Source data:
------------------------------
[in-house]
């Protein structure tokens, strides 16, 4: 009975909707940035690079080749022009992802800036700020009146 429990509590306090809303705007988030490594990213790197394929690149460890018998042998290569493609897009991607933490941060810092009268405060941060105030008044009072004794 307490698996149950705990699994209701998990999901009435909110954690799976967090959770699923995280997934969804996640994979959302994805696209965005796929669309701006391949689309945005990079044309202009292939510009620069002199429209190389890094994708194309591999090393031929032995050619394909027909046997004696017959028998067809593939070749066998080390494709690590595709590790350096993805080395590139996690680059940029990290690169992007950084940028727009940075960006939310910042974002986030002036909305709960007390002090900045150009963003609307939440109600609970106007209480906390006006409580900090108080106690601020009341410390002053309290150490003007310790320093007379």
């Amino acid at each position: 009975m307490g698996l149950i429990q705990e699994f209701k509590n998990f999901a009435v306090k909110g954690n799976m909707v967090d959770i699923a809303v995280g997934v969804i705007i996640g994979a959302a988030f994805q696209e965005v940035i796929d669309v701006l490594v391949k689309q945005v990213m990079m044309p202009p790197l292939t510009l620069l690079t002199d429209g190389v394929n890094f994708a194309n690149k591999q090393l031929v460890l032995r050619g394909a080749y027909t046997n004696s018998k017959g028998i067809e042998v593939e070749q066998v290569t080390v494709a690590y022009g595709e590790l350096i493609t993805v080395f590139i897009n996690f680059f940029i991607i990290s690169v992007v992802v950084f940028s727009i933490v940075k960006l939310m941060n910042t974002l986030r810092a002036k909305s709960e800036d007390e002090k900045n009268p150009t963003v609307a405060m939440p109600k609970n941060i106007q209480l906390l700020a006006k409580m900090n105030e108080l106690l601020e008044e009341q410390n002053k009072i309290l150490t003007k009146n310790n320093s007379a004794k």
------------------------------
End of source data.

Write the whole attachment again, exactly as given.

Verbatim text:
[in-house]
């Protein structure tokens, strides 16, 4: 009975909707940035690079080749022009992802800036700020009146 429990509590306090809303705007988030490594990213790197394929690149460890018998042998290569493609897009991607933490941060810092009268405060941060105030008044009072004794 307490698996149950705990699994209701998990999901009435909110954690799976967090959770699923995280997934969804996640994979959302994805696209965005796929669309701006391949689309945005990079044309202009292939510009620069002199429209190389890094994708194309591999090393031929032995050619394909027909046997004696017959028998067809593939070749066998080390494709690590595709590790350096993805080395590139996690680059940029990290690169992007950084940028727009940075960006939310910042974002986030002036909305709960007390002090900045150009963003609307939440109600609970106007209480906390006006409580900090108080106690601020009341410390002053309290150490003007310790320093007379």
């Amino acid at each position: 009975m307490g698996l149950i429990q705990e699994f209701k509590n998990f999901a009435v306090k909110g954690n799976m909707v967090d959770i699923a809303v995280g997934v969804i705007i996640g994979a959302a988030f994805q696209e965005v940035i796929d669309v701006l490594v391949k689309q945005v990213m990079m044309p202009p790197l292939t510009l620069l690079t002199d429209g190389v394929n890094f994708a194309n690149k591999q090393l031929v460890l032995r050619g394909a080749y027909t046997n004696s018998k017959g028998i067809e042998v593939e070749q066998v290569t080390v494709a690590y022009g595709e590790l350096i493609t993805v080395f590139i897009n996690f680059f940029i991607i990290s690169v992007v992802v950084f940028s727009i933490v940075k960006l939310m941060n910042t974002l986030r810092a002036k909305s709960e800036d007390e002090k900045n009268p150009t963003v609307a405060m939440p109600k609970n941060i106007q209480l906390l700020a006006k409580m900090n105030e108080l106690l601020e008044e009341q410390n002053k009072i309290l150490t003007k009146n310790n320093s007379a004794k």